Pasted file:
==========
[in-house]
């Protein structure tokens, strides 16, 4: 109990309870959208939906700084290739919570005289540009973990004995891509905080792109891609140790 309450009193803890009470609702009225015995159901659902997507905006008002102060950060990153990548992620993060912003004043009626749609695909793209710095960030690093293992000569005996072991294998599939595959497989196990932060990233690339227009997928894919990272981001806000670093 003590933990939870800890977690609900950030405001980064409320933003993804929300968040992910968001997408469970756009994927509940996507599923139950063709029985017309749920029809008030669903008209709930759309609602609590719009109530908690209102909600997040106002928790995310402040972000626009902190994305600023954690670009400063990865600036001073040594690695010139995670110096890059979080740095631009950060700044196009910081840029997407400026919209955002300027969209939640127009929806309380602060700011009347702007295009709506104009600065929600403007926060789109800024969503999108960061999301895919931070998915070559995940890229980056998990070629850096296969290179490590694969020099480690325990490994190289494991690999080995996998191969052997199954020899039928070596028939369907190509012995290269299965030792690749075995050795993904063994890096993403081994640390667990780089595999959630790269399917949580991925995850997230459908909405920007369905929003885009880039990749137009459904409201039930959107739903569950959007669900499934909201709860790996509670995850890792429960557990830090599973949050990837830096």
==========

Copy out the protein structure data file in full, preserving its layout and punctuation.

[in-house]
């Protein structure tokens, strides 16, 4: 109990309870959208939906700084290739919570005289540009973990004995891509905080792109891609140790 309450009193803890009470609702009225015995159901659902997507905006008002102060950060990153990548992620993060912003004043009626749609695909793209710095960030690093293992000569005996072991294998599939595959497989196990932060990233690339227009997928894919990272981001806000670093 003590933990939870800890977690609900950030405001980064409320933003993804929300968040992910968001997408469970756009994927509940996507599923139950063709029985017309749920029809008030669903008209709930759309609602609590719009109530908690209102909600997040106002928790995310402040972000626009902190994305600023954690670009400063990865600036001073040594690695010139995670110096890059979080740095631009950060700044196009910081840029997407400026919209955002300027969209939640127009929806309380602060700011009347702007295009709506104009600065929600403007926060789109800024969503999108960061999301895919931070998915070559995940890229980056998990070629850096296969290179490590694969020099480690325990490994190289494991690999080995996998191969052997199954020899039928070596028939369907190509012995290269299965030792690749075995050795993904063994890096993403081994640390667990780089595999959630790269399917949580991925995850997230459908909405920007369905929003885009880039990749137009459904409201039930959107739903569950959007669900499934909201709860790996509670995850890792429960557990830090599973949050990837830096």